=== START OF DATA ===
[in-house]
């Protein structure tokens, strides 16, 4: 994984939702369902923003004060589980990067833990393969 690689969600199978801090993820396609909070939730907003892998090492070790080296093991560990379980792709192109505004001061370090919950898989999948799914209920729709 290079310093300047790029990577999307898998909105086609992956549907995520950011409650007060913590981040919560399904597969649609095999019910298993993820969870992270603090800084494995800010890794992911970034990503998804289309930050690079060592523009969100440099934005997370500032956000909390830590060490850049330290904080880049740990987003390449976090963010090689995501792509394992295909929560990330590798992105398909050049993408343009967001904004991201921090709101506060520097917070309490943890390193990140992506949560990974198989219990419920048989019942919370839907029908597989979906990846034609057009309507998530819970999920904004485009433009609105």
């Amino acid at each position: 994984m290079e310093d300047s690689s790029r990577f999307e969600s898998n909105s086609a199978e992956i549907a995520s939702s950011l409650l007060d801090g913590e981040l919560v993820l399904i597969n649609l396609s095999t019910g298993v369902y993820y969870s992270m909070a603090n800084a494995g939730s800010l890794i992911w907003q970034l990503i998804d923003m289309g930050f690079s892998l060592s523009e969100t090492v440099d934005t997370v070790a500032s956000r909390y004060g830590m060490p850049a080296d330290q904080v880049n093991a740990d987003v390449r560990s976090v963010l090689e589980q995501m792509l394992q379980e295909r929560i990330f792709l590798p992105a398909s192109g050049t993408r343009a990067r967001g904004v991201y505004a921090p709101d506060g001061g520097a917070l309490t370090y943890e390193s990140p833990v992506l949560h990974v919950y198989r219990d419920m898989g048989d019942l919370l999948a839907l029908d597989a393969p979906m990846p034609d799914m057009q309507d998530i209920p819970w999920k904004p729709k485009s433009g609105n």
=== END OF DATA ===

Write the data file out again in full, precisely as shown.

[in-house]
């Protein structure tokens, strides 16, 4: 994984939702369902923003004060589980990067833990393969 690689969600199978801090993820396609909070939730907003892998090492070790080296093991560990379980792709192109505004001061370090919950898989999948799914209920729709 290079310093300047790029990577999307898998909105086609992956549907995520950011409650007060913590981040919560399904597969649609095999019910298993993820969870992270603090800084494995800010890794992911970034990503998804289309930050690079060592523009969100440099934005997370500032956000909390830590060490850049330290904080880049740990987003390449976090963010090689995501792509394992295909929560990330590798992105398909050049993408343009967001904004991201921090709101506060520097917070309490943890390193990140992506949560990974198989219990419920048989019942919370839907029908597989979906990846034609057009309507998530819970999920904004485009433009609105």
């Amino acid at each position: 994984m290079e310093d300047s690689s790029r990577f999307e969600s898998n909105s086609a199978e992956i549907a995520s939702s950011l409650l007060d801090g913590e981040l919560v993820l399904i597969n649609l396609s095999t019910g298993v369902y993820y969870s992270m909070a603090n800084a494995g939730s800010l890794i992911w907003q970034l990503i998804d923003m289309g930050f690079s892998l060592s523009e969100t090492v440099d934005t997370v070790a500032s956000r909390y004060g830590m060490p850049a080296d330290q904080v880049n093991a740990d987003v390449r560990s976090v963010l090689e589980q995501m792509l394992q379980e295909r929560i990330f792709l590798p992105a398909s192109g050049t993408r343009a990067r967001g904004v991201y505004a921090p709101d506060g001061g520097a917070l309490t370090y943890e390193s990140p833990v992506l949560h990974v919950y198989r219990d419920m898989g048989d019942l919370l999948a839907l029908d597989a393969p979906m990846p034609d799914m057009q309507d998530i209920p819970w999920k904004p729709k485009s433009g609105n």